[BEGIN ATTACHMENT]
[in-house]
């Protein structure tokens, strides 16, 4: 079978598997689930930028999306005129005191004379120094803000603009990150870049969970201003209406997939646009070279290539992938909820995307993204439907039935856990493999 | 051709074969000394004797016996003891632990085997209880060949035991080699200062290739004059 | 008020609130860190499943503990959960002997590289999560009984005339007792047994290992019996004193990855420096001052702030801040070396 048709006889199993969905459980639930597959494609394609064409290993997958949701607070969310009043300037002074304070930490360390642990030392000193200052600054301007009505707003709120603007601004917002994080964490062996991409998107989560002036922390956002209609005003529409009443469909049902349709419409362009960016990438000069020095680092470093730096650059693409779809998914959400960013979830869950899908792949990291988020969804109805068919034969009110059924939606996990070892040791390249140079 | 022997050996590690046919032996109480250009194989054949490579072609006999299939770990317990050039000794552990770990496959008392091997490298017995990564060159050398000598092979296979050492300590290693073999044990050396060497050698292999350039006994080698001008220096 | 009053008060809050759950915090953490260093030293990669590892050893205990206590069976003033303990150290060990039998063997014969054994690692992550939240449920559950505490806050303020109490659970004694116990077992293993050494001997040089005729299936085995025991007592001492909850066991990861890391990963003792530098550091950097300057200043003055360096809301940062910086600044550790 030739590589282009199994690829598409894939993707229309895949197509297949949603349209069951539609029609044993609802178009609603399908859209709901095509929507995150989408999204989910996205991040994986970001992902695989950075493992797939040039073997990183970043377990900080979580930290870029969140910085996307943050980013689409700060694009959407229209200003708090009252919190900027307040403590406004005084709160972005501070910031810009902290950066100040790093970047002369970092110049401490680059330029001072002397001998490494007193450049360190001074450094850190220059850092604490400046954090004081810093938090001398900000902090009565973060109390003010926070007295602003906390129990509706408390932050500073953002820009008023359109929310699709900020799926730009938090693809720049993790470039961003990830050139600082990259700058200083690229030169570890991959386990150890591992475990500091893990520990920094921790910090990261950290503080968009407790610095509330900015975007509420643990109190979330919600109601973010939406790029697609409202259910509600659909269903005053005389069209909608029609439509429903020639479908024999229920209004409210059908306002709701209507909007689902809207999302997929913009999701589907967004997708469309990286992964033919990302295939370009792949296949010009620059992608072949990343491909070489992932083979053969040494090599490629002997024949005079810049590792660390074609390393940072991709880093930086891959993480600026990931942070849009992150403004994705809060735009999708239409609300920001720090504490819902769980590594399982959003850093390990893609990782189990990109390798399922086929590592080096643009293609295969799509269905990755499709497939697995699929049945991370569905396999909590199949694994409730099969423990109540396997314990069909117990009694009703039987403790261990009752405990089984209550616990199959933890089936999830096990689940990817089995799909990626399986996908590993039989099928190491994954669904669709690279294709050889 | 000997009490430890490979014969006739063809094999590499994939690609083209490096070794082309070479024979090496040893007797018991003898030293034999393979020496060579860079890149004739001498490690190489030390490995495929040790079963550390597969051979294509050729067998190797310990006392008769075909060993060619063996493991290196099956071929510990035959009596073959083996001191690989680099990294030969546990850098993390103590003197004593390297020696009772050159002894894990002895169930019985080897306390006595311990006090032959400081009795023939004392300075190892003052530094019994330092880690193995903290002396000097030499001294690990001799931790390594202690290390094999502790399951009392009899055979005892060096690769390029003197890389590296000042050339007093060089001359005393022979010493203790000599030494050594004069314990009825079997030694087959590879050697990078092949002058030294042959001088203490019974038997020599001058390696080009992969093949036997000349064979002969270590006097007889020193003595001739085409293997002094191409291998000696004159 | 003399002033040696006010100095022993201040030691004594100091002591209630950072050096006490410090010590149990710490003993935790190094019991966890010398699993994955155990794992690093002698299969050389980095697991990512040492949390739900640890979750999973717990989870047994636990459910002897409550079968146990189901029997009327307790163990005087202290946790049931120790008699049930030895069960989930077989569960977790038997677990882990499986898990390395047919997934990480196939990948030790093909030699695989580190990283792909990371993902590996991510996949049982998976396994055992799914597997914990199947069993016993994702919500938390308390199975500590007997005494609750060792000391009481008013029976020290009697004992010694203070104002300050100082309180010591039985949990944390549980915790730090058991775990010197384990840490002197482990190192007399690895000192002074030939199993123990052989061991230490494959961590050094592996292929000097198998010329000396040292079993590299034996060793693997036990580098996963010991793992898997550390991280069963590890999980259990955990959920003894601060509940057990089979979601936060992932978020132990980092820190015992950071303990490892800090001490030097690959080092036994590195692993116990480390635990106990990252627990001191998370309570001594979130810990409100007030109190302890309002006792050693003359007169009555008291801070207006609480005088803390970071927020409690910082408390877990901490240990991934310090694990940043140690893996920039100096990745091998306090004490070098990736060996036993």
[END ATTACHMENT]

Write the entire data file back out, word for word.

[in-house]
């Protein structure tokens, strides 16, 4: 079978598997689930930028999306005129005191004379120094803000603009990150870049969970201003209406997939646009070279290539992938909820995307993204439907039935856990493999 | 051709074969000394004797016996003891632990085997209880060949035991080699200062290739004059 | 008020609130860190499943503990959960002997590289999560009984005339007792047994290992019996004193990855420096001052702030801040070396 048709006889199993969905459980639930597959494609394609064409290993997958949701607070969310009043300037002074304070930490360390642990030392000193200052600054301007009505707003709120603007601004917002994080964490062996991409998107989560002036922390956002209609005003529409009443469909049902349709419409362009960016990438000069020095680092470093730096650059693409779809998914959400960013979830869950899908792949990291988020969804109805068919034969009110059924939606996990070892040791390249140079 | 022997050996590690046919032996109480250009194989054949490579072609006999299939770990317990050039000794552990770990496959008392091997490298017995990564060159050398000598092979296979050492300590290693073999044990050396060497050698292999350039006994080698001008220096 | 009053008060809050759950915090953490260093030293990669590892050893205990206590069976003033303990150290060990039998063997014969054994690692992550939240449920559950505490806050303020109490659970004694116990077992293993050494001997040089005729299936085995025991007592001492909850066991990861890391990963003792530098550091950097300057200043003055360096809301940062910086600044550790 030739590589282009199994690829598409894939993707229309895949197509297949949603349209069951539609029609044993609802178009609603399908859209709901095509929507995150989408999204989910996205991040994986970001992902695989950075493992797939040039073997990183970043377990900080979580930290870029969140910085996307943050980013689409700060694009959407229209200003708090009252919190900027307040403590406004005084709160972005501070910031810009902290950066100040790093970047002369970092110049401490680059330029001072002397001998490494007193450049360190001074450094850190220059850092604490400046954090004081810093938090001398900000902090009565973060109390003010926070007295602003906390129990509706408390932050500073953002820009008023359109929310699709900020799926730009938090693809720049993790470039961003990830050139600082990259700058200083690229030169570890991959386990150890591992475990500091893990520990920094921790910090990261950290503080968009407790610095509330900015975007509420643990109190979330919600109601973010939406790029697609409202259910509600659909269903005053005389069209909608029609439509429903020639479908024999229920209004409210059908306002709701209507909007689902809207999302997929913009999701589907967004997708469309990286992964033919990302295939370009792949296949010009620059992608072949990343491909070489992932083979053969040494090599490629002997024949005079810049590792660390074609390393940072991709880093930086891959993480600026990931942070849009992150403004994705809060735009999708239409609300920001720090504490819902769980590594399982959003850093390990893609990782189990990109390798399922086929590592080096643009293609295969799509269905990755499709497939697995699929049945991370569905396999909590199949694994409730099969423990109540396997314990069909117990009694009703039987403790261990009752405990089984209550616990199959933890089936999830096990689940990817089995799909990626399986996908590993039989099928190491994954669904669709690279294709050889 | 000997009490430890490979014969006739063809094999590499994939690609083209490096070794082309070479024979090496040893007797018991003898030293034999393979020496060579860079890149004739001498490690190489030390490995495929040790079963550390597969051979294509050729067998190797310990006392008769075909060993060619063996493991290196099956071929510990035959009596073959083996001191690989680099990294030969546990850098993390103590003197004593390297020696009772050159002894894990002895169930019985080897306390006595311990006090032959400081009795023939004392300075190892003052530094019994330092880690193995903290002396000097030499001294690990001799931790390594202690290390094999502790399951009392009899055979005892060096690769390029003197890389590296000042050339007093060089001359005393022979010493203790000599030494050594004069314990009825079997030694087959590879050697990078092949002058030294042959001088203490019974038997020599001058390696080009992969093949036997000349064979002969270590006097007889020193003595001739085409293997002094191409291998000696004159 | 003399002033040696006010100095022993201040030691004594100091002591209630950072050096006490410090010590149990710490003993935790190094019991966890010398699993994955155990794992690093002698299969050389980095697991990512040492949390739900640890979750999973717990989870047994636990459910002897409550079968146990189901029997009327307790163990005087202290946790049931120790008699049930030895069960989930077989569960977790038997677990882990499986898990390395047919997934990480196939990948030790093909030699695989580190990283792909990371993902590996991510996949049982998976396994055992799914597997914990199947069993016993994702919500938390308390199975500590007997005494609750060792000391009481008013029976020290009697004992010694203070104002300050100082309180010591039985949990944390549980915790730090058991775990010197384990840490002197482990190192007399690895000192002074030939199993123990052989061991230490494959961590050094592996292929000097198998010329000396040292079993590299034996060793693997036990580098996963010991793992898997550390991280069963590890999980259990955990959920003894601060509940057990089979979601936060992932978020132990980092820190015992950071303990490892800090001490030097690959080092036994590195692993116990480390635990106990990252627990001191998370309570001594979130810990409100007030109190302890309002006792050693003359007169009555008291801070207006609480005088803390970071927020409690910082408390877990901490240990991934310090694990940043140690893996920039100096990745091998306090004490070098990736060996036993």